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I came across this notation in a textbook of Algebra.

With respect to the definition of linear independence in a Vector Space $V$. We define a subset $S = \{\alpha_i \ | \ i \in I\} \subset V$ as lin. ind over some field if we have: $$\sum_{j=1}^n {a_j \alpha_{i_j}} = 0 \implies a_j = 0 \ \ \ for \ \ j = 1,...n$$

I got confused with this notation: $\alpha_{i_j}$ i.e. alpha sub "i" sub "j"

is the summation equal to:

$$\sum_{j=1}^n {a_j \alpha_{i_j}} = \sum_{j=1}^n\sum_{i \in I}{a_j \alpha_i}$$

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  • $\begingroup$ What's $I{}{}{}{}$? $\endgroup$
    – MJD
    Jan 31, 2014 at 2:56
  • $\begingroup$ $I$ is an indexing set $\endgroup$
    – Quester
    Jan 31, 2014 at 3:05
  • $\begingroup$ Something isn't sitting right with me, as they're using $j$ as a summation index and $j$ as a free variable in the $\forall$... $\endgroup$
    – apnorton
    Jan 31, 2014 at 3:18
  • $\begingroup$ I corrected the question to show the way it is written. I guess it was bad notation using the index j as a variable with $\forall$ sign $\endgroup$
    – Quester
    Jan 31, 2014 at 3:42

1 Answer 1

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$I$ is not necessarily the set $\{1, 2, 3, \ldots n\}$. The $\alpha_i$ are vectors, but they might not be indexed with natural numbers, because in general $S$ might not be countable. So the elements of $S$ are indexed with some set, possibly some uncountable set, and each $\alpha_i$ is a vector from $S$, where $i\in I$.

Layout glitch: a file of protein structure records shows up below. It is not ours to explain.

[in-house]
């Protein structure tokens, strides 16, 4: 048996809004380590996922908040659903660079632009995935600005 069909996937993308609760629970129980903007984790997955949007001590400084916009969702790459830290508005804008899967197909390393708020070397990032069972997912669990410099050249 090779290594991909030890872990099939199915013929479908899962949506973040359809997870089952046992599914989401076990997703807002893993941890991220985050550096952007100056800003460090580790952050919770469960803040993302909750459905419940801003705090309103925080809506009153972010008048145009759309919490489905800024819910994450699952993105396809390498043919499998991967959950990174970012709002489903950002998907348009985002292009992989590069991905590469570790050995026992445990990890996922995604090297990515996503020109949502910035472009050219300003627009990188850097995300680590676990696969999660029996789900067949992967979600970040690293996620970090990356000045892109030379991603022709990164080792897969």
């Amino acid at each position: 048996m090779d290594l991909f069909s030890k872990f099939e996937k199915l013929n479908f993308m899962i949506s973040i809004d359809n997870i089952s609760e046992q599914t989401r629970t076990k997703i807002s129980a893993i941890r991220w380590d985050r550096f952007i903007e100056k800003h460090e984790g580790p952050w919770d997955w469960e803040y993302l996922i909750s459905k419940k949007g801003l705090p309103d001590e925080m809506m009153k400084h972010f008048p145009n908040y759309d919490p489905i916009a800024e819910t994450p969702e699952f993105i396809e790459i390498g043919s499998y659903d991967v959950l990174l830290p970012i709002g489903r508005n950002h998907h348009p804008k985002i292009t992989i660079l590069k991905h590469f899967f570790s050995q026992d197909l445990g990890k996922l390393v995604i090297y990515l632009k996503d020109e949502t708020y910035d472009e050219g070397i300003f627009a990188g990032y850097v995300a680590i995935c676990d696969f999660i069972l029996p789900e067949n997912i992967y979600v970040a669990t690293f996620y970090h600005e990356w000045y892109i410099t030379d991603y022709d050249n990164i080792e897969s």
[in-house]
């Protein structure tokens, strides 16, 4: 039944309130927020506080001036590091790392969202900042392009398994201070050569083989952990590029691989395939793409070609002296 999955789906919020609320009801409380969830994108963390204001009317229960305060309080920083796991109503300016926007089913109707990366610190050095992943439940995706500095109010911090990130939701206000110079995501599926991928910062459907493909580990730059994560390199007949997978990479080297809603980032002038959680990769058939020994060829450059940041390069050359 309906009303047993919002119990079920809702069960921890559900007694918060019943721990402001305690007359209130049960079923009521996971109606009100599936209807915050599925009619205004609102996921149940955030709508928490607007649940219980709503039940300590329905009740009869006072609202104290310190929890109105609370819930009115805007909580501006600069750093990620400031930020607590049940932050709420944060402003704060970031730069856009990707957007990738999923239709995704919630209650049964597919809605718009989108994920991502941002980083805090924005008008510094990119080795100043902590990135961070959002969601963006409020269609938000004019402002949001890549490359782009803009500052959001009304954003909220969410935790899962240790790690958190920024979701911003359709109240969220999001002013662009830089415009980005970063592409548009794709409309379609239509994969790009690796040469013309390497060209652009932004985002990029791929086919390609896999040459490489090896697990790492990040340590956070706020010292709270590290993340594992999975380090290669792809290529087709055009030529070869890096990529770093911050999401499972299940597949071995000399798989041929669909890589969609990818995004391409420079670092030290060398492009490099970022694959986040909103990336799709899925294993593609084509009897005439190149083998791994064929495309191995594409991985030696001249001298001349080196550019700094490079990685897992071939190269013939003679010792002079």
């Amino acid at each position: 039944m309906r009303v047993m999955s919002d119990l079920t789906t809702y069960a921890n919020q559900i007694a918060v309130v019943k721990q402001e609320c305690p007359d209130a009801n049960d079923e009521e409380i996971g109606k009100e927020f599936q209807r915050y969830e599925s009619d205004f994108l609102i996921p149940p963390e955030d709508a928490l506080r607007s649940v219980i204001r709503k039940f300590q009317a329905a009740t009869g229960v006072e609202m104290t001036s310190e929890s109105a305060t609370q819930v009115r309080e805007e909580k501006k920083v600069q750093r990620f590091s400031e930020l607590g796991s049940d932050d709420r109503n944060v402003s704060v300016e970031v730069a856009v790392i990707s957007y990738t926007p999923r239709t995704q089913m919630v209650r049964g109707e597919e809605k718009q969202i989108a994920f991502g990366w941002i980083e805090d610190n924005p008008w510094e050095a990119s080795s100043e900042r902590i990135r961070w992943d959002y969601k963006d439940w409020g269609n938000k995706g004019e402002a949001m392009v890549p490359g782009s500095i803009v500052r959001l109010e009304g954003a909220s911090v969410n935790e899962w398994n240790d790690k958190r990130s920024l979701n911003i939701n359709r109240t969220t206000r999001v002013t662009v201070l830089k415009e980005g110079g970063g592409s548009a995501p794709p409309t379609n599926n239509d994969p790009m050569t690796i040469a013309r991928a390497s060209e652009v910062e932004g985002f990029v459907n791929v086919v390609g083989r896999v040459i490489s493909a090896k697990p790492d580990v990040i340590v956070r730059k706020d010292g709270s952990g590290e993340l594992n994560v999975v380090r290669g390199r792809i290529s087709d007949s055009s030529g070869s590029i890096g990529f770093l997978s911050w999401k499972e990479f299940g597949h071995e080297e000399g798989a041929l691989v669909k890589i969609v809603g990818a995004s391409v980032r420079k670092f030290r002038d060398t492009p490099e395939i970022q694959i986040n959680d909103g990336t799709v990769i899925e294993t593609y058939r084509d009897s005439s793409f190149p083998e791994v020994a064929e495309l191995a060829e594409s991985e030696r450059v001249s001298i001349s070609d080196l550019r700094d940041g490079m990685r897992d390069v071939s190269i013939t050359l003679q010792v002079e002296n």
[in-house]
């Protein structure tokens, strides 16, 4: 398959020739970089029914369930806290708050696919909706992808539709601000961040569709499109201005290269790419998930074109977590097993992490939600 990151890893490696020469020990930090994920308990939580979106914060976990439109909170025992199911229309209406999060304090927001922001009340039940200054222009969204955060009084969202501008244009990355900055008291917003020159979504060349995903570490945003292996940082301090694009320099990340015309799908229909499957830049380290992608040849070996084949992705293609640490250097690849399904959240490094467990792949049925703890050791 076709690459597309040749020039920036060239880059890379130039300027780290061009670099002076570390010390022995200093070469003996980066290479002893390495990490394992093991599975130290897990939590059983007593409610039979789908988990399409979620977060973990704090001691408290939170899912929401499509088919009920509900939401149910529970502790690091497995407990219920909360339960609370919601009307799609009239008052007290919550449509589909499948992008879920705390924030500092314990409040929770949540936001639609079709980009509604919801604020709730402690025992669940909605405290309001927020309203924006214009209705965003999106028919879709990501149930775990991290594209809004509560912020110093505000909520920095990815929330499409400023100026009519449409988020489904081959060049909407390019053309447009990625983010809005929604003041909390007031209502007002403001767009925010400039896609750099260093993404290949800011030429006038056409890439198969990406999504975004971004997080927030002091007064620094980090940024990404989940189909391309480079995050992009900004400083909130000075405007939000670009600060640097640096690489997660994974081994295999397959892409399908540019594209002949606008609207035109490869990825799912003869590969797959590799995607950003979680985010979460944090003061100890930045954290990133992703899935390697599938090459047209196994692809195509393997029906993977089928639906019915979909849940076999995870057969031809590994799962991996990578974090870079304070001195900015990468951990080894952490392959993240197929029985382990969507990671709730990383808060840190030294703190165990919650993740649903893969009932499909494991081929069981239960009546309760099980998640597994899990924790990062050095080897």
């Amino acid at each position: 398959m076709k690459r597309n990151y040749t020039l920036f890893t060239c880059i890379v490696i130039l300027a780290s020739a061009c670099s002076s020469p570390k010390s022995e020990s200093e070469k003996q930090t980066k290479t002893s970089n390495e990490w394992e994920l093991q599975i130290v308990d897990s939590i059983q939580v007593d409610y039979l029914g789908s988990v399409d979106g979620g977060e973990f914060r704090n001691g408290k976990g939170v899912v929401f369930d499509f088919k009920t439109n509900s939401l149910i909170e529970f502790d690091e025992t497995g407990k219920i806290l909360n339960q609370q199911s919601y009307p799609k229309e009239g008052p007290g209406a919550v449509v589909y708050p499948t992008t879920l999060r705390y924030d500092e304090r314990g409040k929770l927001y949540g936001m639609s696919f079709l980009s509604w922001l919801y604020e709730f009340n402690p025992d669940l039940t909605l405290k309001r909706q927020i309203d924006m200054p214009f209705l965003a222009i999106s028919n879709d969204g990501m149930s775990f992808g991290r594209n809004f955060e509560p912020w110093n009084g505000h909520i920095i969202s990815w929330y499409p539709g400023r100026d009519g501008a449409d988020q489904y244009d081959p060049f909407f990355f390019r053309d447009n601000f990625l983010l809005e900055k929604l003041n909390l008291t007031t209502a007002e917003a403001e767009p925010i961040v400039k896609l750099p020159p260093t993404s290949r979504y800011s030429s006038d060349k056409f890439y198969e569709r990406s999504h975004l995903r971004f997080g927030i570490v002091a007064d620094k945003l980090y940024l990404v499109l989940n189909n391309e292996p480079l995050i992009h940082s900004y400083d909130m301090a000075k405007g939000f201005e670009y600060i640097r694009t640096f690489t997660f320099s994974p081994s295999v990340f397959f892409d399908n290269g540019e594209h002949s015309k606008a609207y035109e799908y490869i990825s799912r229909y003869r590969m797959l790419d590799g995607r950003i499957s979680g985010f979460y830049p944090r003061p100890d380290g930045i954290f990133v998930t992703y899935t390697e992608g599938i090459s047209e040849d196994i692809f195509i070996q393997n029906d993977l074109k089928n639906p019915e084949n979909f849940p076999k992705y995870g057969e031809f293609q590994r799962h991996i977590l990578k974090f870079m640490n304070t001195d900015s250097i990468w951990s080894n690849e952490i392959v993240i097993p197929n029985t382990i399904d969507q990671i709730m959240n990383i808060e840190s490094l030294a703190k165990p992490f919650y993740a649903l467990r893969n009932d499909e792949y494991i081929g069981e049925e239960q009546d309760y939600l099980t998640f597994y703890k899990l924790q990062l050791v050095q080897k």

Then we select some finite subset of the vectors from $S$, first by choosing a finite subfamily of the index set $I$, namely $\{i_1, i_2, \ldots, i_n\}\subset I$, so that each of the $i_j$ is an element of $I$. Then we pick the elements of $S$ that correspond to this finite subset of $I$, that's $\{\alpha_{i_1}, \alpha_{i_2}, \ldots, \alpha_{i_n}\}\subset S$.

Having selected a finite subset $\{\alpha_{i_1}, \alpha_{i_2}, \ldots, \alpha_{i_n}\}$ of the vectors from $S$, we form a linear combination of them, which is $$ \sum_{j=1}^n a_j\alpha_{i_j}.$$

In particular, this does not mean the double sum that you suggested.

I share user @anorton's puzzlement about the $\forall j$, and wonder if the text contains an error, of if you made a transcription error.

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